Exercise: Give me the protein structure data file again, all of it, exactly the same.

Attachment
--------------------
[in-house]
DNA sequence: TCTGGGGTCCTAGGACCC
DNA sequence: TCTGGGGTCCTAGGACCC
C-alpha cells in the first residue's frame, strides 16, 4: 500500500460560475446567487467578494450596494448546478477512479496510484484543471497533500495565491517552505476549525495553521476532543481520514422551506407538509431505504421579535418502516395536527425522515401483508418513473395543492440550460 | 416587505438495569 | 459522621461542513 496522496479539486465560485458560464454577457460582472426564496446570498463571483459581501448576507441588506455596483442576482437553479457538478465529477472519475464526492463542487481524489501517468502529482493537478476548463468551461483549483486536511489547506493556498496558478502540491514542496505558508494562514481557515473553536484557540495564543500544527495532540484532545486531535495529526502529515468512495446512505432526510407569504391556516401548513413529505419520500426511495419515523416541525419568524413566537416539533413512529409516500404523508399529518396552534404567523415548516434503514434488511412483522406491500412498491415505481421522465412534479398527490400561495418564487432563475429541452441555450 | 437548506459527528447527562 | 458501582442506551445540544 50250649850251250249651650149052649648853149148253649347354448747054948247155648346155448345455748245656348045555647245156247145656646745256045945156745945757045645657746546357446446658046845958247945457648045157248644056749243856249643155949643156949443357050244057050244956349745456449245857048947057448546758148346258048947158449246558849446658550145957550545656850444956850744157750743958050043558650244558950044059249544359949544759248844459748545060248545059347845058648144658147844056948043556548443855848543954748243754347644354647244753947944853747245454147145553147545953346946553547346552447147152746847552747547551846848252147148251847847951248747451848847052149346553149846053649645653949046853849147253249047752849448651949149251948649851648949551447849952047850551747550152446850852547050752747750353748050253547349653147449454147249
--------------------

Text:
[in-house]
DNA sequence: TCTGGGGTCCTAGGACCC
DNA sequence: TCTGGGGTCCTAGGACCC
C-alpha cells in the first residue's frame, strides 16, 4: 500500500460560475446567487467578494450596494448546478477512479496510484484543471497533500495565491517552505476549525495553521476532543481520514422551506407538509431505504421579535418502516395536527425522515401483508418513473395543492440550460 | 416587505438495569 | 459522621461542513 496522496479539486465560485458560464454577457460582472426564496446570498463571483459581501448576507441588506455596483442576482437553479457538478465529477472519475464526492463542487481524489501517468502529482493537478476548463468551461483549483486536511489547506493556498496558478502540491514542496505558508494562514481557515473553536484557540495564543500544527495532540484532545486531535495529526502529515468512495446512505432526510407569504391556516401548513413529505419520500426511495419515523416541525419568524413566537416539533413512529409516500404523508399529518396552534404567523415548516434503514434488511412483522406491500412498491415505481421522465412534479398527490400561495418564487432563475429541452441555450 | 437548506459527528447527562 | 458501582442506551445540544 50250649850251250249651650149052649648853149148253649347354448747054948247155648346155448345455748245656348045555647245156247145656646745256045945156745945757045645657746546357446446658046845958247945457648045157248644056749243856249643155949643156949443357050244057050244956349745456449245857048947057448546758148346258048947158449246558849446658550145957550545656850444956850744157750743958050043558650244558950044059249544359949544759248844459748545060248545059347845058648144658147844056948043556548443855848543954748243754347644354647244753947944853747245454147145553147545953346946553547346552447147152746847552747547551846848252147148251847847951248747451848847052149346553149846053649645653949046853849147253249047752849448651949149251948649851648949551447849952047850551747550152446850852547050752747750353748050253547349653147449454147249